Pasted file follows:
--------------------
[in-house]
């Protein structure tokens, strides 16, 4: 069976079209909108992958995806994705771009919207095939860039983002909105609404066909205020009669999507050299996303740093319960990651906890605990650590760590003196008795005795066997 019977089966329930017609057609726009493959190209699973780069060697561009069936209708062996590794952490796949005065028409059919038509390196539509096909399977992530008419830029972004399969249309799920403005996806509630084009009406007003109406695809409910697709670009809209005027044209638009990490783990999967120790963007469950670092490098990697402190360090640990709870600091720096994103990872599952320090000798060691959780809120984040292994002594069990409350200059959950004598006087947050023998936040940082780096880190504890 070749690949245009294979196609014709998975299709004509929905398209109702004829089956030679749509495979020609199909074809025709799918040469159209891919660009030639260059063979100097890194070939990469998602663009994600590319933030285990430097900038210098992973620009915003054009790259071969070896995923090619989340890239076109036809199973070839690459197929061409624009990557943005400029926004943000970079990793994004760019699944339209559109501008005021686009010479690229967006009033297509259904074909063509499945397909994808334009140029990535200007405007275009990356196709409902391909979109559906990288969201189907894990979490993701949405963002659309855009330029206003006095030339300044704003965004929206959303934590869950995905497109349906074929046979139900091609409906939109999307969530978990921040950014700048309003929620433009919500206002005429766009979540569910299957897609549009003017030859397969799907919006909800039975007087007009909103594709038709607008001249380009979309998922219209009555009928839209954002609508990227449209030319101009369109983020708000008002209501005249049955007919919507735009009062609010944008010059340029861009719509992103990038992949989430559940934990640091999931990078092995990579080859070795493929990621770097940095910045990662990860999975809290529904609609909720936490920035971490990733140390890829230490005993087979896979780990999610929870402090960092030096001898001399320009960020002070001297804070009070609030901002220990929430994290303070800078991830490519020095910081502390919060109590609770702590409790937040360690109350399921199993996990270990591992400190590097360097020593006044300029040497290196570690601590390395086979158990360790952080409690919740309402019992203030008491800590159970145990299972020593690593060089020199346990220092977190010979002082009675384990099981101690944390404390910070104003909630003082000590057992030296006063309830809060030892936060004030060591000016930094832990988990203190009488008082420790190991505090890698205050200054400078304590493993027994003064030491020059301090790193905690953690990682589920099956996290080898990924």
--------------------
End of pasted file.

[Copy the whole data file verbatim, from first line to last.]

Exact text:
[in-house]
């Protein structure tokens, strides 16, 4: 069976079209909108992958995806994705771009919207095939860039983002909105609404066909205020009669999507050299996303740093319960990651906890605990650590760590003196008795005795066997 019977089966329930017609057609726009493959190209699973780069060697561009069936209708062996590794952490796949005065028409059919038509390196539509096909399977992530008419830029972004399969249309799920403005996806509630084009009406007003109406695809409910697709670009809209005027044209638009990490783990999967120790963007469950670092490098990697402190360090640990709870600091720096994103990872599952320090000798060691959780809120984040292994002594069990409350200059959950004598006087947050023998936040940082780096880190504890 070749690949245009294979196609014709998975299709004509929905398209109702004829089956030679749509495979020609199909074809025709799918040469159209891919660009030639260059063979100097890194070939990469998602663009994600590319933030285990430097900038210098992973620009915003054009790259071969070896995923090619989340890239076109036809199973070839690459197929061409624009990557943005400029926004943000970079990793994004760019699944339209559109501008005021686009010479690229967006009033297509259904074909063509499945397909994808334009140029990535200007405007275009990356196709409902391909979109559906990288969201189907894990979490993701949405963002659309855009330029206003006095030339300044704003965004929206959303934590869950995905497109349906074929046979139900091609409906939109999307969530978990921040950014700048309003929620433009919500206002005429766009979540569910299957897609549009003017030859397969799907919006909800039975007087007009909103594709038709607008001249380009979309998922219209009555009928839209954002609508990227449209030319101009369109983020708000008002209501005249049955007919919507735009009062609010944008010059340029861009719509992103990038992949989430559940934990640091999931990078092995990579080859070795493929990621770097940095910045990662990860999975809290529904609609909720936490920035971490990733140390890829230490005993087979896979780990999610929870402090960092030096001898001399320009960020002070001297804070009070609030901002220990929430994290303070800078991830490519020095910081502390919060109590609770702590409790937040360690109350399921199993996990270990591992400190590097360097020593006044300029040497290196570690601590390395086979158990360790952080409690919740309402019992203030008491800590159970145990299972020593690593060089020199346990220092977190010979002082009675384990099981101690944390404390910070104003909630003082000590057992030296006063309830809060030892936060004030060591000016930094832990988990203190009488008082420790190991505090890698205050200054400078304590493993027994003064030491020059301090790193905690953690990682589920099956996290080898990924």